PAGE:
This week we’re beginning to upload excerpts from the 100-page appendix to Fleeing Vesuvius which was published in New Zealand by Living Economies over the summer, at the invitation of Richard Douthwaite. It should be of interest to anyone who is preparing for the transition to a post-fossil-fuel economy.
In his preface, Jonathan Boston of the School of Government at Victoria University of Wellington provides an overview of the many environmental challenges we face and suggests that the book, which he considers to be “unusual, critically important and refreshingly provocative”, will provide useful tools to help us meet them.
Fleeing Vesuvius is unusual, critically important and refreshingly provocative. It is unusual because it brings together a remarkably diverse range of contributions from people with a multiplicity of perspectives and backgrounds – the arts, business, research, medicine, agriculture, law, architecture, community development, journalism, policy advice, and engineering, to name but a few. It is important because it addresses some of the most morally significant and politically challenging issues currently facing humanity, in particular the risks of long-term environmental and economic collapse and how these risks can be mitigated. And it is provocative because it contains radical and controversial views on how humanity should reform its global, national and local institutions to ensure a sustainable future.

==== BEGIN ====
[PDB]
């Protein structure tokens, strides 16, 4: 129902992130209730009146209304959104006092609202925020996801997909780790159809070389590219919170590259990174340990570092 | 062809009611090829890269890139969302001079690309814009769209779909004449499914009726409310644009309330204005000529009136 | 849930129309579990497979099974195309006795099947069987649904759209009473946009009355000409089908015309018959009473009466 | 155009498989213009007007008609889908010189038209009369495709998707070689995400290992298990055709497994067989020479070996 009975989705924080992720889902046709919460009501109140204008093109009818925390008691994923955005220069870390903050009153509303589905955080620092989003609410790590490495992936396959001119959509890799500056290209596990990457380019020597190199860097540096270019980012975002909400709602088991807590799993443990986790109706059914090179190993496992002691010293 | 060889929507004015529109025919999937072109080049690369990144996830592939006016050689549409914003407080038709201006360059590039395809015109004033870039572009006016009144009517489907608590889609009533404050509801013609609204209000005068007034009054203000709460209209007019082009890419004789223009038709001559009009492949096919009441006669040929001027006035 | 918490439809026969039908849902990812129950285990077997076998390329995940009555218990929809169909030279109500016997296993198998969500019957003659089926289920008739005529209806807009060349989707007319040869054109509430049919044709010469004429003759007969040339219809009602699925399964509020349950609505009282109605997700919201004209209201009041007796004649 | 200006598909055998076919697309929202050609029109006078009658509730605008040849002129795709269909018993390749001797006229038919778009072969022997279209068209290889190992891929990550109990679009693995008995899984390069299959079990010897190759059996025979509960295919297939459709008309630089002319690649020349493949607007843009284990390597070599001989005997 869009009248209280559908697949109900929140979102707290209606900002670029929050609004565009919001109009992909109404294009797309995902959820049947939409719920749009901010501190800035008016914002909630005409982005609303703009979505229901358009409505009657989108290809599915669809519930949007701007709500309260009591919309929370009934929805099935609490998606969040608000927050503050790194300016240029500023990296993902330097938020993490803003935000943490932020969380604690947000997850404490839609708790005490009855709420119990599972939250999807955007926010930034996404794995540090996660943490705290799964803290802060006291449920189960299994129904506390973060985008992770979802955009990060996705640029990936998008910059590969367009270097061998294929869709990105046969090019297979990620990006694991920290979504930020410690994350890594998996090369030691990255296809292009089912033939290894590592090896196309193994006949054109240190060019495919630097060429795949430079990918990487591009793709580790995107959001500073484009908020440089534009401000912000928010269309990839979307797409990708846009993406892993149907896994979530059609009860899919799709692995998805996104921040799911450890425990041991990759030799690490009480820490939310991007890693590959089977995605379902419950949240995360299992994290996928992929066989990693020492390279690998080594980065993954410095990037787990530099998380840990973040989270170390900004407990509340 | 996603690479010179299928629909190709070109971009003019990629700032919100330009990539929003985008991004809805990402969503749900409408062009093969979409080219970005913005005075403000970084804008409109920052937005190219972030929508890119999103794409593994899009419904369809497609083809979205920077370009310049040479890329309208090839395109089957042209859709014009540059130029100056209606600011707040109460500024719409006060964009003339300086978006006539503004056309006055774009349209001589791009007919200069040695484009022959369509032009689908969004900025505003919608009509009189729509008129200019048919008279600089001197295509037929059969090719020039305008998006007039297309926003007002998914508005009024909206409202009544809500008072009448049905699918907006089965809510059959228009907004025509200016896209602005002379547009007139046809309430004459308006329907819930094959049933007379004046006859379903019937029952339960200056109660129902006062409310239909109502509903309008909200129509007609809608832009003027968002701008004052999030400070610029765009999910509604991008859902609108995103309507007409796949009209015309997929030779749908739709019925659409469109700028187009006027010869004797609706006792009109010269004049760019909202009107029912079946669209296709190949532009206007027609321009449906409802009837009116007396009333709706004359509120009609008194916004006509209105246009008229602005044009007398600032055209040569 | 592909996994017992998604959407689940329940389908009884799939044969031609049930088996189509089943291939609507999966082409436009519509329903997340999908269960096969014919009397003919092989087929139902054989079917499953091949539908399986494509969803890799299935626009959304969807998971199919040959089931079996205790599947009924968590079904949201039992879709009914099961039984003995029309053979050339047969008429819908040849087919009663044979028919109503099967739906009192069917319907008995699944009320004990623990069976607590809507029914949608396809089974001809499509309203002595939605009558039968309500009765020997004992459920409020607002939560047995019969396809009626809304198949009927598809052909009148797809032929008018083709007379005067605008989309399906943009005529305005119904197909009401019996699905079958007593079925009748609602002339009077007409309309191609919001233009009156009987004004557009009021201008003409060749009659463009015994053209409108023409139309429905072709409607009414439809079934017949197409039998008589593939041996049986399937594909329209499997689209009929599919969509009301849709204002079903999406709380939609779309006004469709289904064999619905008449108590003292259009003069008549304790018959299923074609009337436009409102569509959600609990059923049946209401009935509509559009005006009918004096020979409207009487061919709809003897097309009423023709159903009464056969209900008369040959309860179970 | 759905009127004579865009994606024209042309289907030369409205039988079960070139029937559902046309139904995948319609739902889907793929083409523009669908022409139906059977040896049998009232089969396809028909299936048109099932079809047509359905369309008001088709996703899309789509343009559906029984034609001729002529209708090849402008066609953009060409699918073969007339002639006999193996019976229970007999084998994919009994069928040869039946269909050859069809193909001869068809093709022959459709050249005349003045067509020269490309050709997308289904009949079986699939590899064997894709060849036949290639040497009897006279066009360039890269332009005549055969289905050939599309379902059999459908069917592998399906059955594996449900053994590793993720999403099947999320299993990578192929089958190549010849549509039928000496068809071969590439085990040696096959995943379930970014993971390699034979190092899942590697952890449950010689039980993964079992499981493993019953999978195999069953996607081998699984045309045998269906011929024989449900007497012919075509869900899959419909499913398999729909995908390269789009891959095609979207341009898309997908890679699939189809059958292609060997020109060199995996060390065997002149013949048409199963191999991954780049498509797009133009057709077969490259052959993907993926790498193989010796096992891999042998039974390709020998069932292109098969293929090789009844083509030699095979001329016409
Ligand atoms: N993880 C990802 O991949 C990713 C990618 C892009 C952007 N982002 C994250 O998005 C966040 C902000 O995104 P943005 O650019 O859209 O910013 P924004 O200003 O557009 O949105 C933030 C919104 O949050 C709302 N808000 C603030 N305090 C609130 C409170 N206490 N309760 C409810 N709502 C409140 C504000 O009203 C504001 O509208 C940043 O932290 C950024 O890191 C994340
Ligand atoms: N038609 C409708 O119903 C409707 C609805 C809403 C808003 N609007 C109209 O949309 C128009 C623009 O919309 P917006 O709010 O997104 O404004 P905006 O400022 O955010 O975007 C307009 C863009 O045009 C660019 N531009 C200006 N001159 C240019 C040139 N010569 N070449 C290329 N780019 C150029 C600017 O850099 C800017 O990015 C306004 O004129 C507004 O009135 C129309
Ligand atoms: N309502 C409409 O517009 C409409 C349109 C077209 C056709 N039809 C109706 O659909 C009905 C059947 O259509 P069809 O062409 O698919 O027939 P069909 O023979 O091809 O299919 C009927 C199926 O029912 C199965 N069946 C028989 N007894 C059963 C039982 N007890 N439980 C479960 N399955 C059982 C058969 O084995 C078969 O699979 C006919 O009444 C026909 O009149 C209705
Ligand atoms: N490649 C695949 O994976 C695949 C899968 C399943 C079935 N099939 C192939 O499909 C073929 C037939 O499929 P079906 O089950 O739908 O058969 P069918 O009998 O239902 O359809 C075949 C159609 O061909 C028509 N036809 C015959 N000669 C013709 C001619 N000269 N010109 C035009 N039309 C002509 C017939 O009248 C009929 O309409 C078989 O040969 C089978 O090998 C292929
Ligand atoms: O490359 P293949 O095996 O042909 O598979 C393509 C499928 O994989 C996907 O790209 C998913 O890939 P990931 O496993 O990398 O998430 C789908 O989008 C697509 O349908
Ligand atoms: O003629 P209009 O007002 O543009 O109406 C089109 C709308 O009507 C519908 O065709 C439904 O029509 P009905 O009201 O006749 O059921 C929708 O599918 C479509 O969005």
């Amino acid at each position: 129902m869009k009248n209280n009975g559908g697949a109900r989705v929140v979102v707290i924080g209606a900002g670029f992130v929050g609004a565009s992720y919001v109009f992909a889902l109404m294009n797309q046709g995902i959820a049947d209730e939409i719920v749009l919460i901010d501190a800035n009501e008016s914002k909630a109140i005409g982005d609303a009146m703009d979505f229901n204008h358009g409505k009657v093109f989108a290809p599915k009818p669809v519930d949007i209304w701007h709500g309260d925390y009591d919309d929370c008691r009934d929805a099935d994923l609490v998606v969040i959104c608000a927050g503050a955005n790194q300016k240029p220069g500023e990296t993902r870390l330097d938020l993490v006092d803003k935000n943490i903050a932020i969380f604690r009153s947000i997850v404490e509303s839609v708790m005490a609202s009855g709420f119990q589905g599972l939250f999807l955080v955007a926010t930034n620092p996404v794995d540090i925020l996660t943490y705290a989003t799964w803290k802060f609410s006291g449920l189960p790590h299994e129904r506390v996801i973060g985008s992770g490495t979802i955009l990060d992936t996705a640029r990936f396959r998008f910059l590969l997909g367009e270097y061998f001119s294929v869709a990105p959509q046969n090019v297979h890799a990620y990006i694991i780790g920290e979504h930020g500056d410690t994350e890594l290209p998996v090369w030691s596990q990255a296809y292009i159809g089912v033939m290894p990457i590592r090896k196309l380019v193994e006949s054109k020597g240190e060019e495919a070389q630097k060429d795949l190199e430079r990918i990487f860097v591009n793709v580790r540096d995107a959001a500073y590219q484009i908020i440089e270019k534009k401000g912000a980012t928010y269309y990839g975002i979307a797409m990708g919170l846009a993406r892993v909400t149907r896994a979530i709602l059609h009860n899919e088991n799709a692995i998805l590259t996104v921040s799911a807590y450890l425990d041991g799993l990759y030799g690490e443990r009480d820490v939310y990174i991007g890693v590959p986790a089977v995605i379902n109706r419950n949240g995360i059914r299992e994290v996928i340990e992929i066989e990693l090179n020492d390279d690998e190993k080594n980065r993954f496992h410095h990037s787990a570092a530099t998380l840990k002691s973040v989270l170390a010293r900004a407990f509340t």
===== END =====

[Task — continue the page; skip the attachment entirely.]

The circumstances prompting such a book are well known. For almost half a century, and certainly since the publication in 1972 of two landmark reports – The Limits to Growth published by the Club of Rome and a special issue of The Ecologist entitled A Blueprint for Survival – there has been lively debate about the capacity of the Earth’s resources and biophysical systems to sustain exponential economic growth. The fact that there are planetary boundaries is rarely disputed. What is in question concerns the nature of these boundaries and their implications for human beings.
In recent years the international debate over planetary boundaries has intensified. In part, this has been prompted by growing concerns within the scientific and policy communities over anthropogenic climate change and its likely (and potential) ecological, economic, social and political impacts. But there has also been mounting evidence that humanity is inflicting many other types of damage to vital biophysical systems and living well beyond the planet’s means – perhaps as much as 40%-50% more annually than nature can regenerate.
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